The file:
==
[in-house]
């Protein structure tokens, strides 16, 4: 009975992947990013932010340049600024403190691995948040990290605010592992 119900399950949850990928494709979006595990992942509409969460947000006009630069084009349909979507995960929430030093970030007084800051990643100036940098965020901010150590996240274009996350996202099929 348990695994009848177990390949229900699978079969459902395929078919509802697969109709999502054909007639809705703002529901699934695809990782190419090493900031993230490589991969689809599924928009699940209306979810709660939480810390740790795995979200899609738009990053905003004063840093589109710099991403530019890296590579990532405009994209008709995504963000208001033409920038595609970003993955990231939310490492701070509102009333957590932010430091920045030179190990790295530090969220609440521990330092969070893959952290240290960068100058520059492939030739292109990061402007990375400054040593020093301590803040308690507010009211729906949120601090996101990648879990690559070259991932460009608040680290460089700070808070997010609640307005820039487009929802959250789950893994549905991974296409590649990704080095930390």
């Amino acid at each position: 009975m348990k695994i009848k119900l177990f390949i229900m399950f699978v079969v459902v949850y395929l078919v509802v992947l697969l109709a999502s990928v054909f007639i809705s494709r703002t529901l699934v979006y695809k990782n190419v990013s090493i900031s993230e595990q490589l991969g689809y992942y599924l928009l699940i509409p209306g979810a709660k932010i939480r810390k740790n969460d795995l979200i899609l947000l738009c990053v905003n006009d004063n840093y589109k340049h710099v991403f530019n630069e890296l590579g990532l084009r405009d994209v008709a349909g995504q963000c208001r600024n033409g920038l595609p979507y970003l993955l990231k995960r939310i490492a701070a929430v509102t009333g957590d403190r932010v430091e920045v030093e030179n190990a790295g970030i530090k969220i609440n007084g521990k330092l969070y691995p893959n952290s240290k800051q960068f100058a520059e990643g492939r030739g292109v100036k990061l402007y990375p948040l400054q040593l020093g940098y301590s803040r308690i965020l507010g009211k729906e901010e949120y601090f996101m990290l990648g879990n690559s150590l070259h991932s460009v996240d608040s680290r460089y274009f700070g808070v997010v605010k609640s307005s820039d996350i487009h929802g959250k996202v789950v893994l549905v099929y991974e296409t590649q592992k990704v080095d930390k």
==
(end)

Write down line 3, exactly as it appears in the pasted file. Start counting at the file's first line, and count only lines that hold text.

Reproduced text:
């Amino acid at each position: 009975m348990k695994i009848k119900l177990f390949i229900m399950f699978v079969v459902v949850y395929l078919v509802v992947l697969l109709a999502s990928v054909f007639i809705s494709r703002t529901l699934v979006y695809k990782n190419v990013s090493i900031s993230e595990q490589l991969g689809y992942y599924l928009l699940i509409p209306g979810a709660k932010i939480r810390k740790n969460d795995l979200i899609l947000l738009c990053v905003n006009d004063n840093y589109k340049h710099v991403f530019n630069e890296l590579g990532l084009r405009d994209v008709a349909g995504q963000c208001r600024n033409g920038l595609p979507y970003l993955l990231k995960r939310i490492a701070a929430v509102t009333g957590d403190r932010v430091e920045v030093e030179n190990a790295g970030i530090k969220i609440n007084g521990k330092l969070y691995p893959n952290s240290k800051q960068f100058a520059e990643g492939r030739g292109v100036k990061l402007y990375p948040l400054q040593l020093g940098y301590s803040r308690i965020l507010g009211k729906e901010e949120y601090f996101m990290l990648g879990n690559s150590l070259h991932s460009v996240d608040s680290r460089y274009f700070g808070v997010v605010k609640s307005s820039d996350i487009h929802g959250k996202v789950v893994l549905v099929y991974e296409t590649q592992k990704v080095d930390k």